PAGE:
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Benefits Advisor Career Paths

Benefits Advisor
Assistant Manager Office Manager Human Resources Manager
Senior Human Resources Manager
9 Yearsyrs
Assistant Manager Manager Human Resources Manager
Regional Human Resources Manager
8 Yearsyrs
Assistant Manager Store Manager Human Resources Manager
Director Of Human Resources Operations
10 Yearsyrs
Account Manager Recruitment Manager
Recruitment Director
6 Yearsyrs
Account Manager Recruitment Manager Human Resources Business Partner
Human Resources Lead
8 Yearsyrs
Account Manager Business Development Manager Recruitment Manager
Talent Acquisition Manager
9 Yearsyrs
Office Manager Operations Manager Client Services Manager
Client Manager
6 Yearsyrs
Office Manager Accountant And Office Manager
Account Human Resources Manager
6 Yearsyrs
Team Leader Training Manager Human Resources Business Partner
Head Of Human Resources
8 Yearsyrs
Benefit Specialist Human Resources Generalist
Senior Human Resources Generalist
8 Yearsyrs
Benefit Specialist Human Resources Generalist Human Resources Consultant
Senior Human Resources Consultant
9 Yearsyrs
Benefit Specialist Administrator Human Resources Generalist
Benefits Manager
8 Yearsyrs
Analyst Management Analyst Human Resources Analyst
Hris Manager
10 Yearsyrs
Benefits Manager Hris Manager Compensation Manager
Compensation And Benefits Manager
9 Yearsyrs
Benefits Manager Payroll Manager
Benefit Director
11 Yearsyrs
Assistant Store Manager Planning Manager Benefits Manager
Employee Benefits Manager
7 Yearsyrs
Claims Adjuster Benefits Analyst Human Resources Consultant
Human Resources Contractor
9 Yearsyrs
Operations Manager Client Services Manager Client Manager
Client Account Manager
6 Yearsyrs
Training Specialist Systems Administrator Network Manager
Manager, Provider Relations
8 Yearsyrs
Claims Adjuster Benefits Analyst Senior Human Resources Specialist
Senior Human Resources Administrator
6 Yearsyrs
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Do you work as a Benefits Advisor?

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Do you work as a Benefits Advisor?

Average Yearly Salary
$81,000
Show Salaries
$43,000
Min 10%
$81,000
Median 50%
$81,000
Median 50%
$81,000
Median 50%
$81,000
Median 50%
$81,000
Median 50%
$81,000
Median 50%
$81,000
Median 50%
$150,000
Max 90%
Best Paying Company
Chevron
Highest Paying City
Boulder, CO
Highest Paying State
Minnesota
Avg Experience Level
1.6 years
How much does a Benefits Advisor make at top companies?
The national average salary for a Benefits Advisor in the United States is $81,108 per year or $39 per hour. Those in the bottom 10 percent make under $43,000 a year, and the top 10 percent make over $151,000.

How Would You Rate The Salary Of a Benefits Advisor?

Have you worked as a Benefits Advisor? Help other job seekers by rating your experience as a Benefits Advisor.

Top Skills for A Benefits Advisor

  1. Medicare
  2. Customer Service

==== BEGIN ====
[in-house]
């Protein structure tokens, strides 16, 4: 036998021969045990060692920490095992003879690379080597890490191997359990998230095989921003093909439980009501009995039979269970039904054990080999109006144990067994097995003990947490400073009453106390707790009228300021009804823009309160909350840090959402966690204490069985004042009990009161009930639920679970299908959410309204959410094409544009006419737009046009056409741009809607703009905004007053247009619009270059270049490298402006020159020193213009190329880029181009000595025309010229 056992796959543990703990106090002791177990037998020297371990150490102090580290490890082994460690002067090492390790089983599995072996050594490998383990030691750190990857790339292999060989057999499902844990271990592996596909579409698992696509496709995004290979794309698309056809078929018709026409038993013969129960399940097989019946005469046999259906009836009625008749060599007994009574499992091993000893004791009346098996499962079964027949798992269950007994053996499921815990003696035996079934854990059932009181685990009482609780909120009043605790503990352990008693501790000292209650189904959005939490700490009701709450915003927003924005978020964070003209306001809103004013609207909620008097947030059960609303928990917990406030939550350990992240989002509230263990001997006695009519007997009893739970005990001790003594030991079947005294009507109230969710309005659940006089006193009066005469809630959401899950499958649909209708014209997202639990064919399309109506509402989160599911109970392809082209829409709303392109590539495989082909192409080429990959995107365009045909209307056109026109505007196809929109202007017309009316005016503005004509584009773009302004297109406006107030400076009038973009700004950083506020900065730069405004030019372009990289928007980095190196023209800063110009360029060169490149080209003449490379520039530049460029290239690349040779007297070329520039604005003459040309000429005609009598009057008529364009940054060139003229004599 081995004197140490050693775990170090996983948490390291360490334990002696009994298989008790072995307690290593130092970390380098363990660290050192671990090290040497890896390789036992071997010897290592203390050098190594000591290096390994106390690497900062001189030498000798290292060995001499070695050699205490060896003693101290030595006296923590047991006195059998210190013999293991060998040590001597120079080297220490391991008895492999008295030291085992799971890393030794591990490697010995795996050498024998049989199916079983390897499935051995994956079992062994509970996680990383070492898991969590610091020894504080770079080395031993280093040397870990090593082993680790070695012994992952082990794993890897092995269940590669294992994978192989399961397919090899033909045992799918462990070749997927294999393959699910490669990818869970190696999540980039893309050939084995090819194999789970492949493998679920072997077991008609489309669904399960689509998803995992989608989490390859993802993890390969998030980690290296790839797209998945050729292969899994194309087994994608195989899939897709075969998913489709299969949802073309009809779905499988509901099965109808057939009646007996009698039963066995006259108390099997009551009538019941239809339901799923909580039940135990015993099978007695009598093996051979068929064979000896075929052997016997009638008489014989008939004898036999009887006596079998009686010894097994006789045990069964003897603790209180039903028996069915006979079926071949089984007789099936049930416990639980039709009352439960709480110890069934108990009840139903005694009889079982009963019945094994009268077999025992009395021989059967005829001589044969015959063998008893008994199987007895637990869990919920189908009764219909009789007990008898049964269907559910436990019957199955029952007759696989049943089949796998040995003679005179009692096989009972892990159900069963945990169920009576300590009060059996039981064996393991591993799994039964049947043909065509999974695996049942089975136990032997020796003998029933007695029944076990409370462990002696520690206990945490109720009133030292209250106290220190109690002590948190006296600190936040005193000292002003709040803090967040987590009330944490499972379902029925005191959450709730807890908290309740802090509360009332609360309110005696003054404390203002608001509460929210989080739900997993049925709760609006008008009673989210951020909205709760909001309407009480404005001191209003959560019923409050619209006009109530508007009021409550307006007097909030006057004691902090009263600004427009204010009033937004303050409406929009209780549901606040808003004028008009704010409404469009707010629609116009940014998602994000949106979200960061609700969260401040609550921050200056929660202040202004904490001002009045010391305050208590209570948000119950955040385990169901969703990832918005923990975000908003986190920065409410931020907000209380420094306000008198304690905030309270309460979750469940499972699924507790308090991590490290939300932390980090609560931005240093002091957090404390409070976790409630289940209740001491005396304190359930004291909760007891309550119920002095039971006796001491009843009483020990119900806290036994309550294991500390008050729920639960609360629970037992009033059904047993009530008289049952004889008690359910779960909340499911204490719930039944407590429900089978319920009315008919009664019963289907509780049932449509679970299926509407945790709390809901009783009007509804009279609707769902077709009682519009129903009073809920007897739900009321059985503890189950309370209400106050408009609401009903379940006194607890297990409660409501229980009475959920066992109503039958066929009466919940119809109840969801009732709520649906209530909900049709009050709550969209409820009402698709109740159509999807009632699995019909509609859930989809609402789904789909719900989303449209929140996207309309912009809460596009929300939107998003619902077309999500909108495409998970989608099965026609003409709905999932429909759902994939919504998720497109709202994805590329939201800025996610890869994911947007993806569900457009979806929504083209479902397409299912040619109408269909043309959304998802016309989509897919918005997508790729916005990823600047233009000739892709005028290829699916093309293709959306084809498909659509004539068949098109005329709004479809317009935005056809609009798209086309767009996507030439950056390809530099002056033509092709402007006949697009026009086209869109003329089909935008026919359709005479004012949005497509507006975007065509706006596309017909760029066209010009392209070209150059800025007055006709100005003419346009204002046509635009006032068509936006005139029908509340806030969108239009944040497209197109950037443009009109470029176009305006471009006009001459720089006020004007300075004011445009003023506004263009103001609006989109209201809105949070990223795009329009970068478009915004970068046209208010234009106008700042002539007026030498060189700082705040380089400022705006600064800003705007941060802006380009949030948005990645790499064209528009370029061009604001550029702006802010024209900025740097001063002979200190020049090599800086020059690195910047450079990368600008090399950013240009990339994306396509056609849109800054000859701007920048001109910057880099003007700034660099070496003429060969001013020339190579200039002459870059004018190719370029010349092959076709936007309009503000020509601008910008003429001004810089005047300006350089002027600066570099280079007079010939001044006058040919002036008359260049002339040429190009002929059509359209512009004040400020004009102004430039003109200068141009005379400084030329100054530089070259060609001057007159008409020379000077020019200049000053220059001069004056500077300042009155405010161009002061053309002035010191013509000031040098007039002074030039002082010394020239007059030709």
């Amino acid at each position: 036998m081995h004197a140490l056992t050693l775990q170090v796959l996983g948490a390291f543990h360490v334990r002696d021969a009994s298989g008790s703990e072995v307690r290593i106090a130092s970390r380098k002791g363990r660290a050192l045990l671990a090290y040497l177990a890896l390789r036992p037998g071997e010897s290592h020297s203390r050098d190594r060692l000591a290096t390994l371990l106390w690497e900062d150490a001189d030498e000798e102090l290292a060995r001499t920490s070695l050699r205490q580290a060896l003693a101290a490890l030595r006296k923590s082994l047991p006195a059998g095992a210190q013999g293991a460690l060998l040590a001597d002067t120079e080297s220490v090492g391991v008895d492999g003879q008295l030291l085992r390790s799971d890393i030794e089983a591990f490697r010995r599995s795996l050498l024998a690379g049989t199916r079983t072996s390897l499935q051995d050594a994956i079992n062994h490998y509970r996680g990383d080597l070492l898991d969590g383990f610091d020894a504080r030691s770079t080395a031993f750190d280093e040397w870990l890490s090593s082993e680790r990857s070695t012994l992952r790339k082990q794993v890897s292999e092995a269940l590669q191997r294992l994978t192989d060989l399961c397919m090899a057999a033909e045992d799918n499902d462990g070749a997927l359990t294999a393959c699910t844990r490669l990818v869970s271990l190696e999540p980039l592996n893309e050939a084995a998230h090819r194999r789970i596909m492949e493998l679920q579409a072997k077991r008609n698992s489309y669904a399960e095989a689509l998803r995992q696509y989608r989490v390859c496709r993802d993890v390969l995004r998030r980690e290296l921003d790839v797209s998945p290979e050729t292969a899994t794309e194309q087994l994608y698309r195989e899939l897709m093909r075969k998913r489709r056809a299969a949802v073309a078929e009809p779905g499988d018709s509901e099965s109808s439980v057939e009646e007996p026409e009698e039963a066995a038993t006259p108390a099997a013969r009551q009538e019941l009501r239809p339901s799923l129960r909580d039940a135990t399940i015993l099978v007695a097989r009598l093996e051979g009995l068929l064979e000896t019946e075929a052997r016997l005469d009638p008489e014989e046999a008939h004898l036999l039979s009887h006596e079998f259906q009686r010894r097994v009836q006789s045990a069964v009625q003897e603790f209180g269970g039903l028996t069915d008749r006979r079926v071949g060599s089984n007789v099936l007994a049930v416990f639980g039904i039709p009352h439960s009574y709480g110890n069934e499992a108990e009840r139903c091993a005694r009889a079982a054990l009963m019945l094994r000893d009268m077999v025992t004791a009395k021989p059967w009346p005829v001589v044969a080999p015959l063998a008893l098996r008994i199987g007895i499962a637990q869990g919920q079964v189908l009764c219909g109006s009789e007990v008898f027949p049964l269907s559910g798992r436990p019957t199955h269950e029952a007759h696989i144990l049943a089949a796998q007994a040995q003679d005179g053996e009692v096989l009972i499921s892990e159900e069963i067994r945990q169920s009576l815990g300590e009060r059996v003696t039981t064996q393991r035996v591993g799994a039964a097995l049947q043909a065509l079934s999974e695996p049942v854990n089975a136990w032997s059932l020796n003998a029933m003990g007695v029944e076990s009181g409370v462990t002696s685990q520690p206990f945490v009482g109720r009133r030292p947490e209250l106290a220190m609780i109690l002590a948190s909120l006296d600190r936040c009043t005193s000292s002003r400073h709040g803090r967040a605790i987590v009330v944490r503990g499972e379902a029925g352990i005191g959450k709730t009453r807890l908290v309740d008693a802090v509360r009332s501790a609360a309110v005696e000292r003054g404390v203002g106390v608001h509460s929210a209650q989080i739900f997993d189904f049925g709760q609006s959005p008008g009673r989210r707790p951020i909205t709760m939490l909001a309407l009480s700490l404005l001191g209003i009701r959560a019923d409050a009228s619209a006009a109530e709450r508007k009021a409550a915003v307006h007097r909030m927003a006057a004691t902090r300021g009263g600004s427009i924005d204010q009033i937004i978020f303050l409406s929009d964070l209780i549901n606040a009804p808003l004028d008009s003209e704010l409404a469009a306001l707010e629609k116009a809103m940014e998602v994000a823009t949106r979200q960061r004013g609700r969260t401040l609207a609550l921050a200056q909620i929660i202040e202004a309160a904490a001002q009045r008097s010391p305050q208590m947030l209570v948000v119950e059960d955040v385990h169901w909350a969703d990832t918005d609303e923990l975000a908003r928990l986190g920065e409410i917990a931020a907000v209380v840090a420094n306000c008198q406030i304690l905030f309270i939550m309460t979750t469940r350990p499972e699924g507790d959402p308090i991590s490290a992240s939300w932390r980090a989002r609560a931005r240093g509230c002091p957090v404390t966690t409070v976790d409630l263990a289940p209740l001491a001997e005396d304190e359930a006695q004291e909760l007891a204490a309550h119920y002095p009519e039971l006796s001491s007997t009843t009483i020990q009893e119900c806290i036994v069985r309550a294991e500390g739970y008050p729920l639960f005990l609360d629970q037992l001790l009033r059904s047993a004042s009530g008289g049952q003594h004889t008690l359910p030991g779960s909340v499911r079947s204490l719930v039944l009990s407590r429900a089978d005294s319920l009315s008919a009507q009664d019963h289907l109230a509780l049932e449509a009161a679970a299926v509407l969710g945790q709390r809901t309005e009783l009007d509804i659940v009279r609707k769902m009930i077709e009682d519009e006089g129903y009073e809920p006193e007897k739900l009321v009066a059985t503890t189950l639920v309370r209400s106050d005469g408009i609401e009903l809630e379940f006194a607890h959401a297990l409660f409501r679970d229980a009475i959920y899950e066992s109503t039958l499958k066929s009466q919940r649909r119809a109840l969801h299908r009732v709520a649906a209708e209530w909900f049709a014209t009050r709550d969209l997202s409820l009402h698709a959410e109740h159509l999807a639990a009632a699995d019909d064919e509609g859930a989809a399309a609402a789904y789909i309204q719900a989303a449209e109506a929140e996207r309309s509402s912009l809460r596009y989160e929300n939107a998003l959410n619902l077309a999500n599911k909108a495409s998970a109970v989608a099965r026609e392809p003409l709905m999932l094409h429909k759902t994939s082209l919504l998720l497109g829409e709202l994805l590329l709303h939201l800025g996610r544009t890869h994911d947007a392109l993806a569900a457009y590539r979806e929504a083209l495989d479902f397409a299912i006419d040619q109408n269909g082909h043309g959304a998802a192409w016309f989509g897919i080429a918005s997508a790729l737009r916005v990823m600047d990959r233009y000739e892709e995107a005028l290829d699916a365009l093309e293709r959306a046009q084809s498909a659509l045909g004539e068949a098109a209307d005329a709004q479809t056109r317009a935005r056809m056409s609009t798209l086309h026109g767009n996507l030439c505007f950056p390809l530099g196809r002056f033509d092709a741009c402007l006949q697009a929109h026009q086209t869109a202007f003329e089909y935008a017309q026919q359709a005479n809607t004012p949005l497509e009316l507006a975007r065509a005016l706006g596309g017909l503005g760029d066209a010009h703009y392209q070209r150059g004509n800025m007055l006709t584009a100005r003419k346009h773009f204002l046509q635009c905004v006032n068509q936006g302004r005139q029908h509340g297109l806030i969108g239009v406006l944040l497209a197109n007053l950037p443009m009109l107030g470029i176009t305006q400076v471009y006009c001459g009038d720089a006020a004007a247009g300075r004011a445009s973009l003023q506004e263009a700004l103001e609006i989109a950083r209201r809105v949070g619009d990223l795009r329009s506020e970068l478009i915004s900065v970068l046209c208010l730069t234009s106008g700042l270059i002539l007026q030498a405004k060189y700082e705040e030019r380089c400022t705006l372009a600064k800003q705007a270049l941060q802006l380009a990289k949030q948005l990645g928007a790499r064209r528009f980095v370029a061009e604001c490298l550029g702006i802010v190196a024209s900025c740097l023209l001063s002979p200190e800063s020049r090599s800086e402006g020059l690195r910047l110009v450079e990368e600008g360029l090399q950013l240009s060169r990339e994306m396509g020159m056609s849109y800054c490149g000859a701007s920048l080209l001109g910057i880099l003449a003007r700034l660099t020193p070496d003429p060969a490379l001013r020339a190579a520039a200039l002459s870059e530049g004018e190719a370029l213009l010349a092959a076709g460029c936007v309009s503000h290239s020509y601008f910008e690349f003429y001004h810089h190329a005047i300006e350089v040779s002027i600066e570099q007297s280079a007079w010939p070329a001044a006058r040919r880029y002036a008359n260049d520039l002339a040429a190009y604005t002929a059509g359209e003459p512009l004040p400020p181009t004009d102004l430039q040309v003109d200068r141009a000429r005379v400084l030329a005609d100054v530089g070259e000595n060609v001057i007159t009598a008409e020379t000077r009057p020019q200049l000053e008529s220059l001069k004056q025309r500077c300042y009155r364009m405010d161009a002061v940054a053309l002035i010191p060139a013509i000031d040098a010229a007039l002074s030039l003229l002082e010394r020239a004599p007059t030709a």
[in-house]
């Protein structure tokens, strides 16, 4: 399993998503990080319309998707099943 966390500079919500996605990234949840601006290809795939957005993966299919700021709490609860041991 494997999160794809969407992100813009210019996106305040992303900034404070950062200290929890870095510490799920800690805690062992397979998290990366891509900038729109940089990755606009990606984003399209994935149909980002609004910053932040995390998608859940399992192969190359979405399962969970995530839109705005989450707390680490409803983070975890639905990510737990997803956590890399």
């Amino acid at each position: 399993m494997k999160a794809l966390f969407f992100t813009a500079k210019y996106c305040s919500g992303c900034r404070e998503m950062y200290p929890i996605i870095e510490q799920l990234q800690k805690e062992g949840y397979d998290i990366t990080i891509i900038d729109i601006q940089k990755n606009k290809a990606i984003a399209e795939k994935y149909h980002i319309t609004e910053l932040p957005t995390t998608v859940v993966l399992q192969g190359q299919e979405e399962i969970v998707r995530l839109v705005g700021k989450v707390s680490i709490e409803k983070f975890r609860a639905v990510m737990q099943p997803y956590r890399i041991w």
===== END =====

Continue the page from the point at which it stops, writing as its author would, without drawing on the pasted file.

3. Health Insurance Plans
You can check out examples of real life uses of top skills on resumes here:
  • Identified Medicare prospects and offered products via needs-based selling approaches.
  • Maintained accurate documentation of all inquiries in order to continuously improve the customer service process and reduce potential legal concerns.
  • Handled inbound and outbound sales calls to effectively and efficiently sell health insurance plans while successfully completing all licensing requirements.
  • Distributed and explained information mandated by hospital policy, federal/state law and various insurance companies.
  • Managed participant education in enrollment in area/state specific plans, needs assessments and health reimbursement accounts.

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Average Salary:

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Top 10 Best States for Benefits Advisors

  1. Minnesota
  2. New Hampshire
  3. Vermont
  4. Maine
  5. Texas
  6. North Dakota
  7. Colorado
  8. Georgia
  9. District of Columbia
  10. Wyoming
  • (44 jobs)
  • (9 jobs)
  • (2 jobs)
  • (5 jobs)
  • (116 jobs)
  • (1 jobs)
  • (19 jobs)
  • (48 jobs)
  • (10 jobs)
  • (0 jobs)

Benefits Advisor Resume Examples And Tips

The average resume reviewer spends between 5 to 7 seconds looking at a single resume, which leaves the average job applier with roughly six seconds to make a killer first impression. Thanks to this, a single typo or error on your resume can disqualify you right out of the gate. At Zippia, we went through over 3,370 Benefits Advisor resumes and compiled some information about how best to optimize them. Here are some suggestions based on what we found, divided by the individual sections of the resume itself.

Learn How To Create A Top Notch Benefits Advisor Resume

View Resume Examples

Benefits Advisor Demographics

Gender

Female

53.7%

Male

33.9%

Unknown

12.4%
Ethnicity

White

59.8%

Hispanic or Latino

18.0%

Black or African American

12.3%

Asian

6.8%

Unknown

3.1%
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Foreign Languages Spoken

Spanish

72.7%

French

5.2%

Carrier

3.9%

Chinese

2.6%

German

2.6%

Japanese

2.6%

Mandarin

2.6%

Russian

1.3%

Portuguese

1.3%

Vietnamese

1.3%

Dakota

1.3%

Polish

1.3%

Italian

1.3%
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Benefits Advisor Education

Schools

University of Phoenix

18.9%

Ashford University

6.8%

University of Utah

6.8%

Salt Lake Community College

6.1%

University of North Texas

5.6%

Kaplan University

5.1%

El Centro College

4.7%

Richland College

4.2%

University of Texas at Arlington

4.0%

Arizona State University

4.0%

Brigham Young University

3.7%

Webster University

3.7%

Northern Illinois University

3.7%

Strayer University

3.7%

Sam Houston State University

3.5%

Southern Illinois University Carbondale

3.3%

Liberty University

3.3%

Central Piedmont Community College

3.0%

Chicago State University

3.0%

Houston Community College

3.0%
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Majors

Business

30.5%

Health Care Administration

6.9%

Psychology

5.7%

Human Resources Management

5.1%

Communication

4.6%

Accounting

4.5%

Criminal Justice

4.3%

Insurance

4.1%

Finance

4.0%

Management

3.8%

Marketing

3.8%

Nursing

3.6%

Medical Assisting Services

3.3%

Education

2.8%

Liberal Arts

2.6%

Political Science

2.6%

Sociology

2.2%

General Studies

1.9%

Social Work

1.7%

Law

1.7%
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Degrees

Bachelors

39.5%

Other

24.2%

Masters

14.4%

Associate

12.1%

Certificate

5.0%

Diploma

1.9%

License

1.7%

Doctorate

1.2%